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MCU controlling relay (or a way to simulate a SPDT relay?)

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LiquidKernel

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Hi everyone, I am working on a project where I am going to duplicate the auto-power window feature of the Volvo S60 into my Volvo 850. My car uses a relay to drive the "auto" feature for down on the driver's side window only. The S60 however, does both up and down for all four windows without the use of relays.

I also wanted to avoid using relays as I'd need two per window (based on the schematic in the link below), but as long as I can use a cheap 12V coil voltage relay from Mouser that I can acquire for $0.80/each, I will have no problem with it.

My car uses an interesting way to move the windows up and down. Instead of inverting the ground and +12V line to the motor, it keeps the ground connected to both leads of the motor. Then depending on which way you need to move the window, removes the ground from the required lead and instead puts +12Vs to it.

What I would want to do is have an MCU (Atmel most likely) to detect a 1/2 second pulse (no more, no less) to trigger a SPDT relay that would send +12Vs to the needed lead.

However, how would I drive the coil of let's say a 12V coil voltage relay with an MCU? Optocouplers?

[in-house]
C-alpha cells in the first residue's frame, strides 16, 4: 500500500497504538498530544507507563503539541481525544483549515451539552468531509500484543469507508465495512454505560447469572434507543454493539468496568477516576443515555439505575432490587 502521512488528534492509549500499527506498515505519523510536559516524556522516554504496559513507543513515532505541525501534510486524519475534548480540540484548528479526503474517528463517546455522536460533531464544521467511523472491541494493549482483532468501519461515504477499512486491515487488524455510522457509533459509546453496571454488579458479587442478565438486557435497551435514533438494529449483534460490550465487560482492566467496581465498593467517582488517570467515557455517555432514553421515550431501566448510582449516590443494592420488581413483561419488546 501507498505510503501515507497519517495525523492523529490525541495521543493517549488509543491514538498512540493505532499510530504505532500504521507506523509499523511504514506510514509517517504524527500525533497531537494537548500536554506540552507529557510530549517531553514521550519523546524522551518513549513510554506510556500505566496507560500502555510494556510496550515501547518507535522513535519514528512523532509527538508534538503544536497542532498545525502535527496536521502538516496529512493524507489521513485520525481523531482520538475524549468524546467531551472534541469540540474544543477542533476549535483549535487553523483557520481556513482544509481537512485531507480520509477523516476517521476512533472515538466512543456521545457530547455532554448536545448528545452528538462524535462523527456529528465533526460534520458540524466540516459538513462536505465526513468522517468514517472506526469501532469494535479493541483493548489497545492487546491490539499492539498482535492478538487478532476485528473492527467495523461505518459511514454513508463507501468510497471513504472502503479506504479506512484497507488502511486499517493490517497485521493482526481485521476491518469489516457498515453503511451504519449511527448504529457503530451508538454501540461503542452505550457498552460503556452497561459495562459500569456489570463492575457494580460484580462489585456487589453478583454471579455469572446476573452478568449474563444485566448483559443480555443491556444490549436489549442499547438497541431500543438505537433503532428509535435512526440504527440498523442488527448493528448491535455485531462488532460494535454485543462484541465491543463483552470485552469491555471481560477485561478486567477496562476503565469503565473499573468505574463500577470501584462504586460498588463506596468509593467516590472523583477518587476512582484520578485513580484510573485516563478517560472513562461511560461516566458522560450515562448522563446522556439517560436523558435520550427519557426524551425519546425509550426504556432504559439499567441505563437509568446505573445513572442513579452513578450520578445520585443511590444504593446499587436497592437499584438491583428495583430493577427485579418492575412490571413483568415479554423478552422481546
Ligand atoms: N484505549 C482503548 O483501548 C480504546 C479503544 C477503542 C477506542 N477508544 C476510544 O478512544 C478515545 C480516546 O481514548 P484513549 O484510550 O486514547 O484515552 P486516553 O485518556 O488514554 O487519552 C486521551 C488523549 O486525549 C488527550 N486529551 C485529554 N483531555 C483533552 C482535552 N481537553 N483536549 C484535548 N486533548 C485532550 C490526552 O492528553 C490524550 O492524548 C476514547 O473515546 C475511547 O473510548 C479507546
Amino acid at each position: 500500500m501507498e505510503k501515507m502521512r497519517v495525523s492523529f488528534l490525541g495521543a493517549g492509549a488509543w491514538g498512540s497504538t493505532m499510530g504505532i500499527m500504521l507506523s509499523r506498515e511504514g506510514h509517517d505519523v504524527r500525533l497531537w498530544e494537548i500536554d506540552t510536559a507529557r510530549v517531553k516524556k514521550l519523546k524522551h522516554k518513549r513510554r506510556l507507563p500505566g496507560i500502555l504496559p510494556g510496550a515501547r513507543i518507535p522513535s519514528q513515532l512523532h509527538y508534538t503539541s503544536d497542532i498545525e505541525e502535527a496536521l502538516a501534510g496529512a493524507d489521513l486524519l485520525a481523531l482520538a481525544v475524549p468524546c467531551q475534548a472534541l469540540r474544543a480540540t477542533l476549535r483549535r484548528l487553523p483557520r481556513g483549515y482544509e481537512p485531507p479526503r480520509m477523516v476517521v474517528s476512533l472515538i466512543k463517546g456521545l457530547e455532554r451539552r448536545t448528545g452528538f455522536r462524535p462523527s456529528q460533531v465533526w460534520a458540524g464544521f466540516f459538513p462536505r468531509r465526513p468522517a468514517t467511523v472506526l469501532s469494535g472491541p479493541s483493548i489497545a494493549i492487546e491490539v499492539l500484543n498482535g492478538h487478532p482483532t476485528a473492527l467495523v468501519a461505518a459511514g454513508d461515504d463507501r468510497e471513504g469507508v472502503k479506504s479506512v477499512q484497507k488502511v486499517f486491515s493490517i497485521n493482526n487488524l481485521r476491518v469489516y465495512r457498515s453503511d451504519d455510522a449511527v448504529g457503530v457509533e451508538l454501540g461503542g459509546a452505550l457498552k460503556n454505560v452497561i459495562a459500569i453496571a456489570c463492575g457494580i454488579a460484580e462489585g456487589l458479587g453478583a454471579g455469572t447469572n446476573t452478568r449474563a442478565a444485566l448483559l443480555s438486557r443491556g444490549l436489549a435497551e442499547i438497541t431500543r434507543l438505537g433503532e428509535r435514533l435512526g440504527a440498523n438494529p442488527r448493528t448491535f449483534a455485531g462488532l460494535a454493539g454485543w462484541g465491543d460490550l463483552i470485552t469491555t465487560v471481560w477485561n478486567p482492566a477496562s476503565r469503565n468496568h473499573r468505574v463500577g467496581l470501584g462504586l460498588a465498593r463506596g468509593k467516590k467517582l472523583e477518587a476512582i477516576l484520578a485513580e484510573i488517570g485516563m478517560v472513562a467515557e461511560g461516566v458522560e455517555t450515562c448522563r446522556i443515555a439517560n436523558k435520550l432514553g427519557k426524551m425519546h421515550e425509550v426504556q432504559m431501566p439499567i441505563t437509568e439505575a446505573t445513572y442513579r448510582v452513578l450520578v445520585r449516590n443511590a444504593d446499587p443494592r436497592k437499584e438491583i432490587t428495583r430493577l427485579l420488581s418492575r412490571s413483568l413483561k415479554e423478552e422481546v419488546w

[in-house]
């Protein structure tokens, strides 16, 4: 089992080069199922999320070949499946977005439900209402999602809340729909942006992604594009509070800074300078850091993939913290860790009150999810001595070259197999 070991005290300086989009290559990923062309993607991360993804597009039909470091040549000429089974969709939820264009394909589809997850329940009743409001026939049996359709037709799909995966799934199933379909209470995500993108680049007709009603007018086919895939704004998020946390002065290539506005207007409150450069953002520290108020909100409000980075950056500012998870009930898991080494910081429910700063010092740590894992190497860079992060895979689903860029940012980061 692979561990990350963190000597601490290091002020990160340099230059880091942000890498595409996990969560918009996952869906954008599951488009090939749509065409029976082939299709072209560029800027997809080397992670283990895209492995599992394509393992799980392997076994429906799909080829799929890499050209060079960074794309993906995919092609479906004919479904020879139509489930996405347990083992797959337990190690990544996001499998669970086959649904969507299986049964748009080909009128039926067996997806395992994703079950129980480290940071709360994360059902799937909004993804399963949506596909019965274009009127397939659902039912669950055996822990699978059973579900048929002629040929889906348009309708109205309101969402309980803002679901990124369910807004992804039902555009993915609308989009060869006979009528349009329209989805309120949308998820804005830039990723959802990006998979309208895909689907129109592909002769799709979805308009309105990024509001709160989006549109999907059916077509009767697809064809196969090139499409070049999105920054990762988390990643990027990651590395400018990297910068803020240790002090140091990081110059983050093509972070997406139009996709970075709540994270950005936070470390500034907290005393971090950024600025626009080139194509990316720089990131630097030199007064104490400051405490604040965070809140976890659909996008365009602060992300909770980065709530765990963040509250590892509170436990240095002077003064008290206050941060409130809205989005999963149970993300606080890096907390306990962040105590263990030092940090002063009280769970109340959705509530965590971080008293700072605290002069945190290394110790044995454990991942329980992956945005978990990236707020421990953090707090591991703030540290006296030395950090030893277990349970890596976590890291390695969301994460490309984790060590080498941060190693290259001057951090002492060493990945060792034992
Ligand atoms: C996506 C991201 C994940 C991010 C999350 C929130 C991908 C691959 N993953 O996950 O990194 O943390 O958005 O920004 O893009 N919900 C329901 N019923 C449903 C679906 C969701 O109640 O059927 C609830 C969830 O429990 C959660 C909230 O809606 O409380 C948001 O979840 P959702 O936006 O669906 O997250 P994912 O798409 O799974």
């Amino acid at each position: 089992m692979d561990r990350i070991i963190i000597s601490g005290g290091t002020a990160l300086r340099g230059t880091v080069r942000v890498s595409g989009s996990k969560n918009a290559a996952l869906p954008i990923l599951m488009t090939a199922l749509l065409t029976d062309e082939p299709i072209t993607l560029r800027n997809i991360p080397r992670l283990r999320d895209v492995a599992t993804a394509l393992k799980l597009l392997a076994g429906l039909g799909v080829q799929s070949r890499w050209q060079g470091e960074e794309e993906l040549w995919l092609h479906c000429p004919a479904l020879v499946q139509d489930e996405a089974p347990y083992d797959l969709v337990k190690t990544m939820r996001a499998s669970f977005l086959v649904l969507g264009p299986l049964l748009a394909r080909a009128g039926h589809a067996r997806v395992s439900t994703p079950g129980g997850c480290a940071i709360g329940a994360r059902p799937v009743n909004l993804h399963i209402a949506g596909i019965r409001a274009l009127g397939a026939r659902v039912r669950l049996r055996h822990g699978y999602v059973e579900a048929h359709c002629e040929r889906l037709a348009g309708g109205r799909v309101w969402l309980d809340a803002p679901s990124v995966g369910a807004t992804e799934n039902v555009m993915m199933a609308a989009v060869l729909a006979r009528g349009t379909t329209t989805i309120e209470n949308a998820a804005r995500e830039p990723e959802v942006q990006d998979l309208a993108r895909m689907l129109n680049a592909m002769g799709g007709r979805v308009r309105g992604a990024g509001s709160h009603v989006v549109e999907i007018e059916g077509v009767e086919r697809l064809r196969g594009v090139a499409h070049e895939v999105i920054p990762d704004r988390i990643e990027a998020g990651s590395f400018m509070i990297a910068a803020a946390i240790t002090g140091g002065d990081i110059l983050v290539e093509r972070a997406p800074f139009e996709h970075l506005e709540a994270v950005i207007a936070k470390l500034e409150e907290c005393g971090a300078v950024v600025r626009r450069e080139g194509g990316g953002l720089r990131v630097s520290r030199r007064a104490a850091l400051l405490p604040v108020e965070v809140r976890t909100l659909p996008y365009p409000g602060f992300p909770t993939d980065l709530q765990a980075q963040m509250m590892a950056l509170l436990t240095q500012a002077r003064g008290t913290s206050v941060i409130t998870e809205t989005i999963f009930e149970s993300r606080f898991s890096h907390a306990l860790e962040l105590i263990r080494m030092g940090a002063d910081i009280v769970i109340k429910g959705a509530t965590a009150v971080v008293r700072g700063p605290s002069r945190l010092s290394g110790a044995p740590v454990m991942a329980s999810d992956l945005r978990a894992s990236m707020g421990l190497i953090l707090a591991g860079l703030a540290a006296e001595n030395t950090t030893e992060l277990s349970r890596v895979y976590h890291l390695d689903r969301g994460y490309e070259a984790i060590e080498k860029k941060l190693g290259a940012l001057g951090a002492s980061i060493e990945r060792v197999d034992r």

Or, how would I be able to (cheaply) duplicate an SPDT relay using solid-state devices such as power MOSFETs?

Here is the schematic (you have to copy-paste the link):
http://iupload.net/022004/systemwiringdiagrams_45.png

Thank you for any help.
 

LiquidKernel

New Member
Russlk said:
I suspect that grounding both terminals of the motor is how Volvo stops the motor, rather than have the window slam into the stop. Have you figured out how to do that?
Grounding both terminals is how the motor is at an idle state.

To stop the motor after the window has reached it's window will probably be accomplished by the use of a comparator on an Atmel ATtiny12. It will look at the voltage on the line and when it notices a sudden change it will release the relay.
 

Russlk

New Member
When the motor terminals are shorted together, it acts as a generator with a short circuit load, which stops it quickly and safely. This has to be done before the window hits the stop. The way you are doing it, something is apt to break.
 

LiquidKernel

New Member
Russlk said:
When the motor terminals are shorted together, it acts as a generator with a short circuit load, which stops it quickly and safely. This has to be done before the window hits the stop. The way you are doing it, something is apt to break.
I'm quite sure it lets the motor run and jam before it turns it off. Right now I can hear the relay click on when it starts to go down automatically and after it has gone done all the way and stays there for a second the relay turns off. I'm certain that there is no other reason for it to ground both terminals other than to ease the design.
 
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